The majority of the cases hail from Ontario, followed by British Columbia, Quebec, and Alberta. This prompted the official formulation of the Cabinet Committee established by Prime Minister Justin Trudeau last 4th March who will be the government body to take charge of the outbreak in the country.
According to the National Post, three of the confirmed cases of COVID-19 hailed from passengers that boarded the Grand Princess cruise ship which sailed to and from San Francisco from the 11th of February to the 21st. More than 200 Canadian passengers were on that ship who was then advised to isolate and quarantine themselves for 14 days after.
Most of the provinces in the country are also observing their own restrictions on travel and movement. To help struggling students in the country, the government has suggested that a form of financial assistance will be given out. The planned financial aid comes after a 5,000 CAD income restriction for Canadians availing the emergency response benefit excluded students who are dependent on summer jobs.
Stay updated with Canada's happenings:
Ministry of Health: Public Health Agency
Travel advisories: Read more
COVID-19 Information: Read more
25. Iraq 🇮🇶
COVID-19 hits the Middle East hard with Iraq being no exception with more than 70 confirmed cases as of 10 March 2020. According to Asean Briefing, schools have been closed shut all over the country, as well as other parts of the Middle East. Public gatherings have also been banned, dining establishments have been closed, while authorities have placed a travel ban on voyagers arriving from China, Iran, Japan, South Korea, Thailand, Singapore, Italy, Bahrain, and Kuwait.
With intense political issues going on in the country, the COVID-19 outbreak has become quite an international scare that the country is seemingly ill-equipt to handle. Numerous shortages of basic hygiene products, medical supplies, and drugs continue to take place in several parts of Iraq. DW also declared the need to shut down borders between Iraq and Iran.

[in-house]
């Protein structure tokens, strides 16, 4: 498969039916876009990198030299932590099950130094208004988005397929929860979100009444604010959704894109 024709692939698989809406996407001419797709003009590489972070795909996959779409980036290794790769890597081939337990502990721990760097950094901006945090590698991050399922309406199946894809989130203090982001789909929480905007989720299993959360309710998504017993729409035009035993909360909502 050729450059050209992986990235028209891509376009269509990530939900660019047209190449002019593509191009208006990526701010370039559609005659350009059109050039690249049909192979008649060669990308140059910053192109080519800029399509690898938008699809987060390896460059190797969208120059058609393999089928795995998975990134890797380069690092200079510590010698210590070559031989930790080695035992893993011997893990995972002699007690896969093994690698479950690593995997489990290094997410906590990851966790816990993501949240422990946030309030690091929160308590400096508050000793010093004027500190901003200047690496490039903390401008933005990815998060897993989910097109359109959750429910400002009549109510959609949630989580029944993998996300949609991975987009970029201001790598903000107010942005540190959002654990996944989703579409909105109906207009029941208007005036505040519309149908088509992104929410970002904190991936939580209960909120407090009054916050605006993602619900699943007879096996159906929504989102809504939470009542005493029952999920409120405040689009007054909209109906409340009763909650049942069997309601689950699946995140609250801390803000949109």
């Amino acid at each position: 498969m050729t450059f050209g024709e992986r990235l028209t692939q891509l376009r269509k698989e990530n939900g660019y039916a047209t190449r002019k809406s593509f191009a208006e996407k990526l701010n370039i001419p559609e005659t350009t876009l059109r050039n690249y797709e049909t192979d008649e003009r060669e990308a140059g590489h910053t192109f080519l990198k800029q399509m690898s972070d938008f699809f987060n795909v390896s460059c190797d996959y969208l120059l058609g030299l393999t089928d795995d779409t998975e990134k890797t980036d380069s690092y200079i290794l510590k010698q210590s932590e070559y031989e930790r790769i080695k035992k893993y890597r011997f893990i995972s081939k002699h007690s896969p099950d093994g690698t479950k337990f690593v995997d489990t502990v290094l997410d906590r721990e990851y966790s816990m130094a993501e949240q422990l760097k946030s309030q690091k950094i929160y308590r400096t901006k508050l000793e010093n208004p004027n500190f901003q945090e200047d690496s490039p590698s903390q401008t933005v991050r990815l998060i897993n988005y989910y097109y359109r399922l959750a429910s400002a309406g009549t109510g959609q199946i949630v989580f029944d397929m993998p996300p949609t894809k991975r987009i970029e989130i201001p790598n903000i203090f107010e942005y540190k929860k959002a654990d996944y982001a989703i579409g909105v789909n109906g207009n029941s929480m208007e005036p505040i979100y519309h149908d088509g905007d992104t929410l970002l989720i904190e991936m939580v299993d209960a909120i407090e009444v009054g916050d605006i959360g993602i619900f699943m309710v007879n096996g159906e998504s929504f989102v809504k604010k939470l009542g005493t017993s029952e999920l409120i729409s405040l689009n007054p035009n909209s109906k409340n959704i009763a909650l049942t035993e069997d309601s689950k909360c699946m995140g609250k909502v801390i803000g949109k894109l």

Compounding the pandemic situation in Iraq is the refusal of its authorities to respond to reports that the number of new cases could be higher than the government’s official tally of approximately 700 people. Medical authorities from the country have estimated at least 3,000 to 9,000 unreported cases. The limited testing facilities make accurate reporting impossible and limit the government’s response to the pandemic.
Stay updated with Iraq's happenings:
Local news: DW
COVID-19 Information: Asean Brieifing
26. Vietnam 🇻🇳
On a press release last 30th January 2020, the Vietnam National Administration of Tourism (VNAT) has issued a temporary ban of visa processing and the entrance of tourists to Vietnam from areas in China affected by the coronavirus. It was announced last Friday, February 28th, that suspension of visas issued by South Korean nationals have been approved. With Vietnam having more than fifteen cases now, the health ministry told Aljazeera that the Son Loi commune in Vinh Phuc — just 40 km (25 miles) from Hanoi province — was quarantined for two weeks by authorities to isolate the epidemic area for an estimate of 20 days.
As of 17 March 2020, there are more than 60 confirmed cases of COVID-19 in Vietnam. Local low-cost airline Vietjet Air has announced the suspension of their flights to and from Vietnam and South Korea according to Vietam Briefing. Those coming from Italy will be asked to quarantine themselves for 14 days, according to Asean Briefing. The ministry of health in Vietnam announced that there will be a need to implement compulsory quarantine procedures and testing for those coming from China, South Korea, the UK, and other Schengen countries